When Ariel Brotman studied abroad in Israel two years ago, her most memorable lessons didn’t take place in the classroom.
Brotman, who graduated from the University of California, Santa Barbara, this spring, attended Hebrew University of Jerusalem from September 2012 to January 2013. During that time, she befriended locals, improved her knowledge of Hebrew and developed a fascination with Israeli politics, ultimately adding Middle Eastern Studies as a second major.
But Brotman’s time in the country also coincided with Operation Pillar of Defense and warnings of rocket attacks from the Gaza Strip. During the first siren warning, she said, Israelis told her there was no time to run to a shelter, and she ended up hiding in a stairwell. The second time, she was in a library, having just left a class called “Trauma and Resilience.”
“It was ironic that just as I’d gotten out of that class, the siren goes off,” she said.
The experience was traumatizing, she said, but ultimately helped solidify her commitment to Israel. An aspiring lawyer, Brotman hopes to pursue a law career that in some way relates to Israel.
“Being abroad just made me want to send a pro-Israel message,” she said.
Brotman is one of several students at California universities to travel to Israel in recent years. Following a U.S. Department of State warning in 2002, the year of the Second Intifada, the University of California (UC) and California State University (CSU) systems put their Israel study abroad programs on hiatus. UC reinstated its program in 2009, and CSU followed suit in 2012.
CSU’s program places students for an entire school year at the University of Haifa International School, which offers courses in subjects from history to economics. Students are required to take an intensive language course in Hebrew or Arabic and continue foreign language studies throughout the year.
Mike Uhlenkamp, CSU’s director of public affairs, said four students will study in Israel this fall, starting Aug. 31. There haven’t been any enrollment changes in response to the recent Gaza war, he said, adding that the Israel programs have historically been very small compared to programs in other countries.
Uhlenkamp said student safety is always a priority for the administration. CSU officials work closely with local law enforcement in Israel to make sure students are never in danger.
He described studying abroad as an opportunity for students to participate in all aspects of Israeli life and immerse themselves in the local culture.
“It’s not something you can really replicate,” Uhlenkamp said.
The UC system’s study abroad program in Israel has been in place since 1962, said Briana Sapp, deputy to the associate vice provost and executive director of the UC Education Abroad Program.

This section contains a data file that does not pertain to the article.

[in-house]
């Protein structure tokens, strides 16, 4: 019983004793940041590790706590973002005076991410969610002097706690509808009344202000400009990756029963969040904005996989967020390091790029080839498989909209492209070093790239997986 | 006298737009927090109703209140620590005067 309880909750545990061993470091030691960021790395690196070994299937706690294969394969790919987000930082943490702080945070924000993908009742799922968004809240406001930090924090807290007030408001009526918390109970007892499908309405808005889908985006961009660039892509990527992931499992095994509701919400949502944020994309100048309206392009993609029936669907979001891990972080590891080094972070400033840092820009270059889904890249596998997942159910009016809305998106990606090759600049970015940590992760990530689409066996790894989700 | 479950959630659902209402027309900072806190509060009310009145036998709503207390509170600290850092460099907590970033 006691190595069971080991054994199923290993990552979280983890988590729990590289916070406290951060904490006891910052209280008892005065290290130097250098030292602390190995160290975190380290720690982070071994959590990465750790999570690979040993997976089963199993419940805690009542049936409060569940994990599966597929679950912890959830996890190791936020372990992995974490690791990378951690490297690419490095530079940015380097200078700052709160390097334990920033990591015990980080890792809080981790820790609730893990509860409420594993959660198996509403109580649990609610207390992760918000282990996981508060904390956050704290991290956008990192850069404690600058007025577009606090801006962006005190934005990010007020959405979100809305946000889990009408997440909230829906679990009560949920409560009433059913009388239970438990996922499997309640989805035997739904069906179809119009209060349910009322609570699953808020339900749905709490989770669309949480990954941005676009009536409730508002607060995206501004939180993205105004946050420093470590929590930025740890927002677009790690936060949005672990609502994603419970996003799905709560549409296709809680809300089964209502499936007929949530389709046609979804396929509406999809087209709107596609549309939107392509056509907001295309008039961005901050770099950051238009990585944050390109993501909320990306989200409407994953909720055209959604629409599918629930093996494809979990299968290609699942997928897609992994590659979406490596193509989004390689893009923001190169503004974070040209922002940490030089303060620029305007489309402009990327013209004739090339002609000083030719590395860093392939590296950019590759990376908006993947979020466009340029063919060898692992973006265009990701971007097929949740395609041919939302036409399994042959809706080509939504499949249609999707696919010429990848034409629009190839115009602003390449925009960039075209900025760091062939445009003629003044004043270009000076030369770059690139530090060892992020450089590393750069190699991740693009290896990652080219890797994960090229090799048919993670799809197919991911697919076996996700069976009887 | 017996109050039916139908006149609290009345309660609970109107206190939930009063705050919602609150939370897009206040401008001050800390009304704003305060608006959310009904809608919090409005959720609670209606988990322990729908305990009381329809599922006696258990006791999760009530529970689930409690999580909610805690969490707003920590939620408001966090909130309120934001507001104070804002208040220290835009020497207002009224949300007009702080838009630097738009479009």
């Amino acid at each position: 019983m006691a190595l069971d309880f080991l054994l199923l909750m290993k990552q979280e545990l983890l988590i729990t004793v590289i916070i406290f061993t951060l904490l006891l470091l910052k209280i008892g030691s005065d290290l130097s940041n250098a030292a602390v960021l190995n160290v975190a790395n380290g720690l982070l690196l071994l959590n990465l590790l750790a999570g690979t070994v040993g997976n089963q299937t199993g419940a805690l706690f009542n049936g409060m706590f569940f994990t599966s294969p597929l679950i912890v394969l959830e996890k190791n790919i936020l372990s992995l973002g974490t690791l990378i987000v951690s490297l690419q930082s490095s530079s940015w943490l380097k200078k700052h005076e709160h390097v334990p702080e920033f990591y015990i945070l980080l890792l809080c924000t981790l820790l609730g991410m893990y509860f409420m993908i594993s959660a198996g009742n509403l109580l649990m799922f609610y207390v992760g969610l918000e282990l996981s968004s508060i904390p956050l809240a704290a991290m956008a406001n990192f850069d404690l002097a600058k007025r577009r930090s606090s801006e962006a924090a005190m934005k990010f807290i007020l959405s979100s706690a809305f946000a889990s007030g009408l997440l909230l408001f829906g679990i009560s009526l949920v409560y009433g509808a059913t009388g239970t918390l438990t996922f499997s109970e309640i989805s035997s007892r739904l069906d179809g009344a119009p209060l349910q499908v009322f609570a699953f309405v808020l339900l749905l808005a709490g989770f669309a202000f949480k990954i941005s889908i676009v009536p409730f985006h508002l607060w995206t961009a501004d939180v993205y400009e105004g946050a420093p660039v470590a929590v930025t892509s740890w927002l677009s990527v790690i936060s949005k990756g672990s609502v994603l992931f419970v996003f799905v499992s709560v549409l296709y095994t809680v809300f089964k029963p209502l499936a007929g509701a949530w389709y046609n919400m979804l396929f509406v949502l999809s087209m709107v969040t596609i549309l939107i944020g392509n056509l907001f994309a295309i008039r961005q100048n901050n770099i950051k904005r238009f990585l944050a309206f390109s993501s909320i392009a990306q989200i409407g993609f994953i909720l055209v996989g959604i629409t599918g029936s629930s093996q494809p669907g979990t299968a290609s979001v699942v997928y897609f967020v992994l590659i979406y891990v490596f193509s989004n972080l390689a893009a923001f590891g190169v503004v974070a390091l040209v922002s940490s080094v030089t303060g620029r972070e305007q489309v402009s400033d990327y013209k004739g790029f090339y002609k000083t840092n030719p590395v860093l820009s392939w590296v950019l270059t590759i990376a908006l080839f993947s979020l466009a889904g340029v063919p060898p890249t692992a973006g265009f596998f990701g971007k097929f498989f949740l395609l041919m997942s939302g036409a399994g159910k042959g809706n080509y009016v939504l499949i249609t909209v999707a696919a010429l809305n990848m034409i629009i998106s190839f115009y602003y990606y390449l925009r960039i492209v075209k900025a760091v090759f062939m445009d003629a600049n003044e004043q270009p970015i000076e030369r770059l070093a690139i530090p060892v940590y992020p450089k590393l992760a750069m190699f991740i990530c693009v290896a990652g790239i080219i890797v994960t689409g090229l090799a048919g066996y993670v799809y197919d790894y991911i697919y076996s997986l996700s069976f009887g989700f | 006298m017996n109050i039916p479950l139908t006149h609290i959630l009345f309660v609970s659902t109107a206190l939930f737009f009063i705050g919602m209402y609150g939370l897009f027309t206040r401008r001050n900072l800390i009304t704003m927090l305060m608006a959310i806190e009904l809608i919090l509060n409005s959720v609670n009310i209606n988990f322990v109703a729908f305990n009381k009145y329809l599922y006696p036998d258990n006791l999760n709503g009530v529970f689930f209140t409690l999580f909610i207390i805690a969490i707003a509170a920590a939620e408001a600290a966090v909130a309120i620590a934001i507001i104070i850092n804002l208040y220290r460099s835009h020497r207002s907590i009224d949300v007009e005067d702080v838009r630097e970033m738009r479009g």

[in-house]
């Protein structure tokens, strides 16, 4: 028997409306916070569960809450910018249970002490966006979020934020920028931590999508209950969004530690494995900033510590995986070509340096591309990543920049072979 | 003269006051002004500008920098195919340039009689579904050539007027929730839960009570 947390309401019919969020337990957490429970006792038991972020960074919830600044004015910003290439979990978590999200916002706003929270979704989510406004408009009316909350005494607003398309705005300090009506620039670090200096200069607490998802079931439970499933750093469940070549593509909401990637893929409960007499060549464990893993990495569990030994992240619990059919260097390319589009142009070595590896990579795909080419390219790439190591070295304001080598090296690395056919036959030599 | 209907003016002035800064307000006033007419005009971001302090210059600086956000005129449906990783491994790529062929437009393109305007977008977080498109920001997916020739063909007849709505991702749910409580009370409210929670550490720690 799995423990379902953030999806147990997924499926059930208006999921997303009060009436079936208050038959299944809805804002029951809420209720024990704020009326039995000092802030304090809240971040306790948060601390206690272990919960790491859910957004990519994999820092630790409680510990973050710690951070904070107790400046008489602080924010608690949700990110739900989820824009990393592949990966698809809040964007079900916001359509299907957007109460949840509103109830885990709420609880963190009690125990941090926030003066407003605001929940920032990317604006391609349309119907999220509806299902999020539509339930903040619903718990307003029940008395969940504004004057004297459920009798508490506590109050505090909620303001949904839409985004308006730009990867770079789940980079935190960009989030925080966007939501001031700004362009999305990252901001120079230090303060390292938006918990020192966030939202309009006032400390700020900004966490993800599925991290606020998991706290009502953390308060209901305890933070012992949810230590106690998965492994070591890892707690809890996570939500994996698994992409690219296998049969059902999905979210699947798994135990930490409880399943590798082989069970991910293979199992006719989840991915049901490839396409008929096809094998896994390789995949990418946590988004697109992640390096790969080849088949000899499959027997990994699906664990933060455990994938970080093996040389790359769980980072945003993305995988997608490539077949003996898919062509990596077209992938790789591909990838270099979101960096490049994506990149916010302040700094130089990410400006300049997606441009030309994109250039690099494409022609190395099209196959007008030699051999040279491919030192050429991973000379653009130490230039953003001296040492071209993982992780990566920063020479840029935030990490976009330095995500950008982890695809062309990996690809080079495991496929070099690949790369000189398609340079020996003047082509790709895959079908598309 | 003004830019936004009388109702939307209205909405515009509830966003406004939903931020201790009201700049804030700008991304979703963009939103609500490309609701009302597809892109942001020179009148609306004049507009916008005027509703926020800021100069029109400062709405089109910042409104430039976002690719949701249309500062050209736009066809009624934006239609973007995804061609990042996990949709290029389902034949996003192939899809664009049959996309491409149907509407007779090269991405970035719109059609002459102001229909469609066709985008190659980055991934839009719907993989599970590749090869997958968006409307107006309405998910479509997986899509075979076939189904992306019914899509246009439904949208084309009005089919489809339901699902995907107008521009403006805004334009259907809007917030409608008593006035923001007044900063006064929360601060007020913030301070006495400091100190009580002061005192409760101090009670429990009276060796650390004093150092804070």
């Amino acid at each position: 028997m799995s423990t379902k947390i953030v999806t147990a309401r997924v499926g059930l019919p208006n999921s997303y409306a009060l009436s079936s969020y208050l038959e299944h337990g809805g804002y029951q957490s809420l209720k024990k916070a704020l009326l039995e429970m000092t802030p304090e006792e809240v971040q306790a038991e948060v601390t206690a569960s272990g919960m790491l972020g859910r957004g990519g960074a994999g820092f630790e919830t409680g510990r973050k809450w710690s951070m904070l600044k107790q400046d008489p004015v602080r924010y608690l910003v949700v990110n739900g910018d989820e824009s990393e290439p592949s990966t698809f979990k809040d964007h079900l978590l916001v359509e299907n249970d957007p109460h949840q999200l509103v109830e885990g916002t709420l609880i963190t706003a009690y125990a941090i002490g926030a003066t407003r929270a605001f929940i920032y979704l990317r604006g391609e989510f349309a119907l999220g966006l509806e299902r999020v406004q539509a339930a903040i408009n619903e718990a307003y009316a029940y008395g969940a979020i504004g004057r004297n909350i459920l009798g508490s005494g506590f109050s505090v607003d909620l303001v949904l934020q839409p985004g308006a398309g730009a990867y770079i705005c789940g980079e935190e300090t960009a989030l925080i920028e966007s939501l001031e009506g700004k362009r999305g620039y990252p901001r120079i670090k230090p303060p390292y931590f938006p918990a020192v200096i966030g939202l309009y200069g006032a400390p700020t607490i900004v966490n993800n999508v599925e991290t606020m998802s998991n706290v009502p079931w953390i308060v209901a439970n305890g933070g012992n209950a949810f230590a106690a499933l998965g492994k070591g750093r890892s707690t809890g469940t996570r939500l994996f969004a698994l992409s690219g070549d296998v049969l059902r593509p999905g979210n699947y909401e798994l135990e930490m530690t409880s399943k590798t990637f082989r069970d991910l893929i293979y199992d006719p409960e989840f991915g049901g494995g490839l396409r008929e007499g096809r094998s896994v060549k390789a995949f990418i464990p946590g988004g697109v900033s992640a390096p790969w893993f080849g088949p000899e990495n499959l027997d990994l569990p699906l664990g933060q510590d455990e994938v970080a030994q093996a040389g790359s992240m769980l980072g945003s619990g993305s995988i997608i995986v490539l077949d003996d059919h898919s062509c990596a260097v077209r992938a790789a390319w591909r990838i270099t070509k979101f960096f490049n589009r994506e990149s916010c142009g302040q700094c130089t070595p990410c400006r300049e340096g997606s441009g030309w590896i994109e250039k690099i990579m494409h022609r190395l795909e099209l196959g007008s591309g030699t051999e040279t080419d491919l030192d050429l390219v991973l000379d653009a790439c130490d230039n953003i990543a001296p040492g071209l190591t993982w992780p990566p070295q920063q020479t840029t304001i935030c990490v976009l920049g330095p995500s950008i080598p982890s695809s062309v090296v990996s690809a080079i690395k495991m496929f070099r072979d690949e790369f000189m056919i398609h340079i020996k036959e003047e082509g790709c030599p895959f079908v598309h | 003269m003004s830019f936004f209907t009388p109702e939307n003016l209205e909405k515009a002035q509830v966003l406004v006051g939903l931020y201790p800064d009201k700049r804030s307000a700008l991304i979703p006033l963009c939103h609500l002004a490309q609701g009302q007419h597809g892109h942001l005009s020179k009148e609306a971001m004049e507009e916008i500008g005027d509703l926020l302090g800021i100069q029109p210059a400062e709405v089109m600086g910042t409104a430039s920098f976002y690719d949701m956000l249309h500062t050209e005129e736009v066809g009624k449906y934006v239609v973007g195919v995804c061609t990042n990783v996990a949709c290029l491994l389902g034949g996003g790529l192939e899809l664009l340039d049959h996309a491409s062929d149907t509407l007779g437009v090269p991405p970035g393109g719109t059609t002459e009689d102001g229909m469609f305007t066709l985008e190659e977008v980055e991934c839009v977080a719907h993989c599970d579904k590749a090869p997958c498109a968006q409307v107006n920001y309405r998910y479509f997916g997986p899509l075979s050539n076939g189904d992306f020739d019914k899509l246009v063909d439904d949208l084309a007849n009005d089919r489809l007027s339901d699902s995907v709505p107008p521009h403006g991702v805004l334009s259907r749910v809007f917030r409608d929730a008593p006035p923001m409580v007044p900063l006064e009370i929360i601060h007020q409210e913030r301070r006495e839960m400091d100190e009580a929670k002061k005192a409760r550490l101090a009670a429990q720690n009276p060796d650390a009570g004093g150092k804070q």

The partnership with Hebrew University began in 1968, and under the leadership of the UC system’s former president, Mark Yudof, the program was expanded to include a partnership with Ben-Gurion University last year. The Ben-Gurion option was added, in part, to try to encourage more students to join the Israel program, but Sapp said the change didn’t really make a difference. The UC system is also currently exploring the possibility of sending engineering students to Technion, the Haifa-based Israel Institute of Technology.
About 10 to 20 students sign up for the Israel program each year, Sapp said. She attributes the relatively small numbers of participants to the fact that students generally want to study in places like Europe. She said this year’s Israel program enrollment has not changed in response to the Gaza war.
“I think people go for lots of different reasons — personal, cultural, historical,” she said.
The UC system provides comprehensive insurance through ACE USA that covers travel, health and other expenses, Sapp said, and communicates any warnings from the State Department or insurance company to students.
For Brotman, studying abroad in Israel was a defining period in her life, and she says she would “100 percent” repeat the experience.
“Studying abroad really changed me so much, affected me so much,” she said. “You really feel a part of it.”
What she remembers most about Israel is the hospitality its citizens showed to her. She describes Israel as a place where you can walk up to a stranger at the bus stop and ask for directions, and that person will take the time to help you reach your destination.
“People you barely meet want you to stay at their house and have Shabbat with their family,” she said.
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